Protests, discrimination and the future of minorities in Iran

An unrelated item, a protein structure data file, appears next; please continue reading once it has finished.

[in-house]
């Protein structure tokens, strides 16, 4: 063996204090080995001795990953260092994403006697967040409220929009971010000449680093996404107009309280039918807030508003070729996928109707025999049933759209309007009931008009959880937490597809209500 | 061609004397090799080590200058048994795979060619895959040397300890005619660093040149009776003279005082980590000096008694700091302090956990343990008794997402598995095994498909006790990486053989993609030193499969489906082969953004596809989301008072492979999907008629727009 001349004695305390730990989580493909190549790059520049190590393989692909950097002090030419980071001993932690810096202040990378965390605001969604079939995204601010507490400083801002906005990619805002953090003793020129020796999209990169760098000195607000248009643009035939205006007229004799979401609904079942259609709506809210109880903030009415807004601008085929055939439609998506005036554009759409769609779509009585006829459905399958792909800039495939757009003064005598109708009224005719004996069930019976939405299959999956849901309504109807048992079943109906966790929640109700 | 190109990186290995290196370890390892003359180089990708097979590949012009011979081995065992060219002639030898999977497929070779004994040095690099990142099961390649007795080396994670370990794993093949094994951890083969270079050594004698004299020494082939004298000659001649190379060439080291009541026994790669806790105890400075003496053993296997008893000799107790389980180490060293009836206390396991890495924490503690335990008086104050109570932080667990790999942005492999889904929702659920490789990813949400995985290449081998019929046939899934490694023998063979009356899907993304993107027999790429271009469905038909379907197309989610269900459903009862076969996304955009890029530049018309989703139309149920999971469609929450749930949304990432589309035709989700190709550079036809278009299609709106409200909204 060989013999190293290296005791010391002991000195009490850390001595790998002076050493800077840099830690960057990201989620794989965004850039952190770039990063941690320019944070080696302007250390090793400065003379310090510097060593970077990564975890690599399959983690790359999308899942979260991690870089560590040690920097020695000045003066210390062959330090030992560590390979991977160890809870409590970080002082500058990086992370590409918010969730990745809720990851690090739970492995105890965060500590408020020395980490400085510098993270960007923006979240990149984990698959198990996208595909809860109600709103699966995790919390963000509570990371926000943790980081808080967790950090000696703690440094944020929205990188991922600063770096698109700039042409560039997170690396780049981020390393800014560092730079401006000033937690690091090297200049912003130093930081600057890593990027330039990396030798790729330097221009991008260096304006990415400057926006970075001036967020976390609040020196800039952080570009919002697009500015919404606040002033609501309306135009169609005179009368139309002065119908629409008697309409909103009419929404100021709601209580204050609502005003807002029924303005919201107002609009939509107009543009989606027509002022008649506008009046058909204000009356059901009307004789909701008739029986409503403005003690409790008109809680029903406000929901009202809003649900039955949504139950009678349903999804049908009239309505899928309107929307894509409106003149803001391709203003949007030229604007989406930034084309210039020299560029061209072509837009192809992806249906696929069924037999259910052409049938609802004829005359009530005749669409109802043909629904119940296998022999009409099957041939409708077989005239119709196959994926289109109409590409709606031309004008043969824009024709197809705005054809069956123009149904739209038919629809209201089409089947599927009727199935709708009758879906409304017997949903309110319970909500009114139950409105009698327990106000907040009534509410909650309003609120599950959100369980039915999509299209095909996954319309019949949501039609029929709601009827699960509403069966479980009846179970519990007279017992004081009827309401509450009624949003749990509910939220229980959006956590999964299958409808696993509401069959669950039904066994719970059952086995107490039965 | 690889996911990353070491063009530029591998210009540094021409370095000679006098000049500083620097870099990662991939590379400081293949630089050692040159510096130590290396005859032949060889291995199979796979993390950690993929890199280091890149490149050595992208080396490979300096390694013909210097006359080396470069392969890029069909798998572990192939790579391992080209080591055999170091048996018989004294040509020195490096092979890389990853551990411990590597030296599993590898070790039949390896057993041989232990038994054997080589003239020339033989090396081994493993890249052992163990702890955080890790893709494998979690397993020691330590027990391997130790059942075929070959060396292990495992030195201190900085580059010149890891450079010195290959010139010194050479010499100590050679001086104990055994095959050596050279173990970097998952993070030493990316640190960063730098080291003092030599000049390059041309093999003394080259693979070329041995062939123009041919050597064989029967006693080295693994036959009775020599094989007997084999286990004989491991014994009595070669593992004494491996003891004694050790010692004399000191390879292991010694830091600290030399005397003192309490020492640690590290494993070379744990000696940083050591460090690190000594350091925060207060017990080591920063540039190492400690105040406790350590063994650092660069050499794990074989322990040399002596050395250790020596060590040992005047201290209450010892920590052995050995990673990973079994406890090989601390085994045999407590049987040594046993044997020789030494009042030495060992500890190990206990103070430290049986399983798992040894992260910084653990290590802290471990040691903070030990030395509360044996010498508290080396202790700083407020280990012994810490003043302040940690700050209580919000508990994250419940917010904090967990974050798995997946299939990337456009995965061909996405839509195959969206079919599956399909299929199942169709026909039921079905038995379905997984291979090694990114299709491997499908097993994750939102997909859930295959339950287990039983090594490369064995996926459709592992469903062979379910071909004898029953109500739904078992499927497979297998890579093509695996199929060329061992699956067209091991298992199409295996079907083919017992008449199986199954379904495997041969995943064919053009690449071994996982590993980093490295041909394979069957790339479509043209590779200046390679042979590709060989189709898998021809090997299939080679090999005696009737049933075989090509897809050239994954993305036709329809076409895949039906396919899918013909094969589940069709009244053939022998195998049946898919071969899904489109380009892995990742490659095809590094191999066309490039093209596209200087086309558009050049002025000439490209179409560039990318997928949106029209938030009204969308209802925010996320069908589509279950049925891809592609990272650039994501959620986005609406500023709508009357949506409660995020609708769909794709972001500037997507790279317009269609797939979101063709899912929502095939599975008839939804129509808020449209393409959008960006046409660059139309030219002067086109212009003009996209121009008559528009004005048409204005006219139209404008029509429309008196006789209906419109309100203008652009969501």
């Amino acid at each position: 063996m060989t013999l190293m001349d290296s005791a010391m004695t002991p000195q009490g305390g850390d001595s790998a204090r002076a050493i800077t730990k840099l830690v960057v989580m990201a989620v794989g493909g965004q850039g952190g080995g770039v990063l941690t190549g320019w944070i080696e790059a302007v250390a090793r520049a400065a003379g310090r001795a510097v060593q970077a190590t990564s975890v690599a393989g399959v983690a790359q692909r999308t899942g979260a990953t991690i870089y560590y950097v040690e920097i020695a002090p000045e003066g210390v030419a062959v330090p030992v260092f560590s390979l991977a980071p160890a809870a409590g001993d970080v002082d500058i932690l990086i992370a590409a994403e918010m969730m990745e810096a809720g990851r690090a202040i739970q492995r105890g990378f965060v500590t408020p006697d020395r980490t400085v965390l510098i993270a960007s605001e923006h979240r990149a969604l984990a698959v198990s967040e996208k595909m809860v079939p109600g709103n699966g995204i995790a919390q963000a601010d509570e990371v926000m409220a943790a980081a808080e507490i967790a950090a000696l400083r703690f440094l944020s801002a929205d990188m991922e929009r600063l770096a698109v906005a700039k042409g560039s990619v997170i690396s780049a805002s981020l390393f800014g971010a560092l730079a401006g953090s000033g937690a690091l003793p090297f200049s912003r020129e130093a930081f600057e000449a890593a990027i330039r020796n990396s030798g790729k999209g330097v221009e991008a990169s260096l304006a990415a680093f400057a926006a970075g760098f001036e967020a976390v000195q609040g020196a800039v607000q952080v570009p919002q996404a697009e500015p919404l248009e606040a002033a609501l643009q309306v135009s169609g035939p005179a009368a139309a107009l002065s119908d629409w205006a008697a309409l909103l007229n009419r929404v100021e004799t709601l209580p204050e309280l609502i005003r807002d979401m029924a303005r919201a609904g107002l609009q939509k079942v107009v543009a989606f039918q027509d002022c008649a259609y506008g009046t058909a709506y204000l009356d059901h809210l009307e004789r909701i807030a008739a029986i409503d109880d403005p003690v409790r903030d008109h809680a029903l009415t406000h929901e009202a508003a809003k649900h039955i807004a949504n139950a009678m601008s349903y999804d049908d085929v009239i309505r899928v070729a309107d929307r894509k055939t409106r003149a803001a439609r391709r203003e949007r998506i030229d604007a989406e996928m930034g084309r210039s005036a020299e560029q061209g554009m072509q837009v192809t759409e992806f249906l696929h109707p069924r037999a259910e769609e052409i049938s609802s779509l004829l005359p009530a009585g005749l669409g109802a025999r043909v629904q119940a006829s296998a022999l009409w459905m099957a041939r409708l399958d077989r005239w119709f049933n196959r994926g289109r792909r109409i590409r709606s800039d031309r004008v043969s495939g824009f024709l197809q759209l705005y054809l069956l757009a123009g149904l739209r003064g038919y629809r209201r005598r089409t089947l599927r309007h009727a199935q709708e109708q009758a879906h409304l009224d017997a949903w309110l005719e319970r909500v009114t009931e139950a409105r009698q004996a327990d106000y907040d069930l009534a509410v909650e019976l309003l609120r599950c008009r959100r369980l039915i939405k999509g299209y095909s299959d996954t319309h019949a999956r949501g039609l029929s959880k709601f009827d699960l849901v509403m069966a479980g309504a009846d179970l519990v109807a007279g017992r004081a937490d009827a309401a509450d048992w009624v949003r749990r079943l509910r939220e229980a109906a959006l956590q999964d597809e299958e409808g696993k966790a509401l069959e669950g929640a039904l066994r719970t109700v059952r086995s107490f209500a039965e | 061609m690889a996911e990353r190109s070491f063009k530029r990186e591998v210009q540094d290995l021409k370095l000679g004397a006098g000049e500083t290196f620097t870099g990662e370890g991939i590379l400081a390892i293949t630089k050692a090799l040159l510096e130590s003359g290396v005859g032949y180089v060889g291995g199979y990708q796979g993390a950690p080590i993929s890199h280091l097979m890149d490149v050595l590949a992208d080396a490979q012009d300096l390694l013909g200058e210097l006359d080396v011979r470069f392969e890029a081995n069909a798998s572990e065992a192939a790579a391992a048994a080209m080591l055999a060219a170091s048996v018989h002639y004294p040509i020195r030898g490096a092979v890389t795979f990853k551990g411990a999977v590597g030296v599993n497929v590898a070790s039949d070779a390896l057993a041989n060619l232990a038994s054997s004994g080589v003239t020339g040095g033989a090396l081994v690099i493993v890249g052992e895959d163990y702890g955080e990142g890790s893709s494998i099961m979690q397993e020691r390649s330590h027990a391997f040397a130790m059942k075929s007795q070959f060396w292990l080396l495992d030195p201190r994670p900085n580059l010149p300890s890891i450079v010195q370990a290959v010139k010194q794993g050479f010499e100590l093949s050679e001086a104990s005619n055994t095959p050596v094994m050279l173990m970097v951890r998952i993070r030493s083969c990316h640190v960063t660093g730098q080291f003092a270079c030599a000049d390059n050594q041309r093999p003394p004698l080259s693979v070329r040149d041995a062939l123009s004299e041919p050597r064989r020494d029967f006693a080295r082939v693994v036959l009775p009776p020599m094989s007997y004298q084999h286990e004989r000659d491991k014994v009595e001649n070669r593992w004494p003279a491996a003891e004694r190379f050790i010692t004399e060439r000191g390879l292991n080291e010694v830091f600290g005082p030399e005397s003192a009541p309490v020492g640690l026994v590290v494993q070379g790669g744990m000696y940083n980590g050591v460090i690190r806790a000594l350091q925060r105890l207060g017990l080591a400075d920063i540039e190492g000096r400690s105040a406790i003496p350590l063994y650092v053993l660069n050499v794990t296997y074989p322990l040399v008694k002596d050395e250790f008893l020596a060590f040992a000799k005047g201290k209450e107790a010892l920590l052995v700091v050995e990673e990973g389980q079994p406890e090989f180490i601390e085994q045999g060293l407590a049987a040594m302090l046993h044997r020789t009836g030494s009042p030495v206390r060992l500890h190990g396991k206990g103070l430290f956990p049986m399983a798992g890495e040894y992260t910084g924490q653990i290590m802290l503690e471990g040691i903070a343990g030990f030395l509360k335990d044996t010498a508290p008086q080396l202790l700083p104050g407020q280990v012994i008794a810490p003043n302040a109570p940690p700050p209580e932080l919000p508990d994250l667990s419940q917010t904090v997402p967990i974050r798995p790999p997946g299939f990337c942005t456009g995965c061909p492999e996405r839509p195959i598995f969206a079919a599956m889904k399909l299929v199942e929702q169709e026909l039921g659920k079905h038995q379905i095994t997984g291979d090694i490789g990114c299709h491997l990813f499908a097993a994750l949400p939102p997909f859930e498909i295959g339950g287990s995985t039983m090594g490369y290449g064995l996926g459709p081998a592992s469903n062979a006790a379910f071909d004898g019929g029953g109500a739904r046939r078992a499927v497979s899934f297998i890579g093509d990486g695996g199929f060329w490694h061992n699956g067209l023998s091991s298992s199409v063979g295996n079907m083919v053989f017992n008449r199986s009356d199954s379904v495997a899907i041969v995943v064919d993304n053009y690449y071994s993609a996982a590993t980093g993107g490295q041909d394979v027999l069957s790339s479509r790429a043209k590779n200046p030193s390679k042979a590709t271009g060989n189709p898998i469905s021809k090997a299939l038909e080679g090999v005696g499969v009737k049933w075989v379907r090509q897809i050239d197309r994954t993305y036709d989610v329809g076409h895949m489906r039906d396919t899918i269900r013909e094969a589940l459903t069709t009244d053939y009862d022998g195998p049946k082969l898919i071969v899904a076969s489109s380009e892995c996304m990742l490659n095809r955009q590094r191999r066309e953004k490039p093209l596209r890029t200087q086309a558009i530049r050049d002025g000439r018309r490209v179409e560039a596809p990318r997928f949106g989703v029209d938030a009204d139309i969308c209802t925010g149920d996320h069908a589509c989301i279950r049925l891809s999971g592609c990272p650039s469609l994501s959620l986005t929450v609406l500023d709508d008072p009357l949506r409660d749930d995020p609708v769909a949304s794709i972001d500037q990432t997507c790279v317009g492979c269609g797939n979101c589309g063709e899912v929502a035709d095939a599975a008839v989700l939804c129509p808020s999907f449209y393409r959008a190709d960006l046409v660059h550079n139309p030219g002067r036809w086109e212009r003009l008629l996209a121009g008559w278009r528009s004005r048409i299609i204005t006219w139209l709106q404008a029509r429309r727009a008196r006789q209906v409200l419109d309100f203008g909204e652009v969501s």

This briefing examines how discrimination against minorities has contributed to rising tensions and long-standing grievances in Iran. It highlights patterns of repression of minority activism, languages and cultures, and to varying degrees, the exclusion of ethnic and religious minorities from public life and economic development. In particular, the briefing focuses on the experiences of ethnic minorities in the borderland regions of the country where the centralizing impulse of the Islamic Republic of Iran has manifested itself in the attempted assimilation of minorities, repression of regional demands for self-governance and periodic episodes of violence. Using a minority rights lens, the briefing contextualises and historicises the social uprising that was sparked in September 2022 with the custodial death of Jina Amini, also known as Mahsa Amini. It provides insight into some of the conditions that have fuelled protestor demands in recent years including, environmental problems, political corruption, widespread economic crises and repression of civil society.This briefing ultimately emphasizes identity-based discrimination as a root cause of many conditions that led to the 2022 civil society uprising. Although the political future of Iran remains uncertain and the pathway of change is unclear at the time of writing, this briefing argues that a peaceful and prosperous future for minorities cannot be secured unless efforts are undertaken to address long-standing and structural discrimination at all levels.While this briefing focuses on discrimination against minorities, a detailed and complementary analysis and account of gender-based discrimination in Iran can be found in the report ‘Beyond the Veil: Discrimination against women in Iran’ by Minority Rights Group International, Ceasefire Centre for Civilian Rights and Centre for Supporters of Human Rights.